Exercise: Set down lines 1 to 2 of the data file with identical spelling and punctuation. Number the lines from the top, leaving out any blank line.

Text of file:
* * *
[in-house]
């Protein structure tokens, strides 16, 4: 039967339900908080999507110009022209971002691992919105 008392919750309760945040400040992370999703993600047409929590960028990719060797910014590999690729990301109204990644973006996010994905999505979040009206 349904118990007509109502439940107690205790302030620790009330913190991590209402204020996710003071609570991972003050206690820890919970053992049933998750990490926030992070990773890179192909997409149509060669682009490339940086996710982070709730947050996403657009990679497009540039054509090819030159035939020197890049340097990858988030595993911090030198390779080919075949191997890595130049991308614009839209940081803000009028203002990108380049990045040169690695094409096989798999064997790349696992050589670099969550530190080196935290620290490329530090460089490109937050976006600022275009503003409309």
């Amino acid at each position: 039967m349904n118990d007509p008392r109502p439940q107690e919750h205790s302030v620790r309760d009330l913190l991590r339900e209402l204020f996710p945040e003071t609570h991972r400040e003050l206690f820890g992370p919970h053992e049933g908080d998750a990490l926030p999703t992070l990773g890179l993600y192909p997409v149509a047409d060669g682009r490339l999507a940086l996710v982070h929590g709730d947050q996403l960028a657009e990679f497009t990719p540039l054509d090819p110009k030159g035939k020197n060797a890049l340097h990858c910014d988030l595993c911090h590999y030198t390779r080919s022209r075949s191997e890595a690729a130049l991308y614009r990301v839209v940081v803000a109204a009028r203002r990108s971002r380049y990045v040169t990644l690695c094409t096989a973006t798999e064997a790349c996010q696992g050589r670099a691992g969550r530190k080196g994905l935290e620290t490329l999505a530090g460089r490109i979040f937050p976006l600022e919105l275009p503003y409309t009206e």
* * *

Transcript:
[in-house]
């Protein structure tokens, strides 16, 4: 039967339900908080999507110009022209971002691992919105 008392919750309760945040400040992370999703993600047409929590960028990719060797910014590999690729990301109204990644973006996010994905999505979040009206 349904118990007509109502439940107690205790302030620790009330913190991590209402204020996710003071609570991972003050206690820890919970053992049933998750990490926030992070990773890179192909997409149509060669682009490339940086996710982070709730947050996403657009990679497009540039054509090819030159035939020197890049340097990858988030595993911090030198390779080919075949191997890595130049991308614009839209940081803000009028203002990108380049990045040169690695094409096989798999064997790349696992050589670099969550530190080196935290620290490329530090460089490109937050976006600022275009503003409309």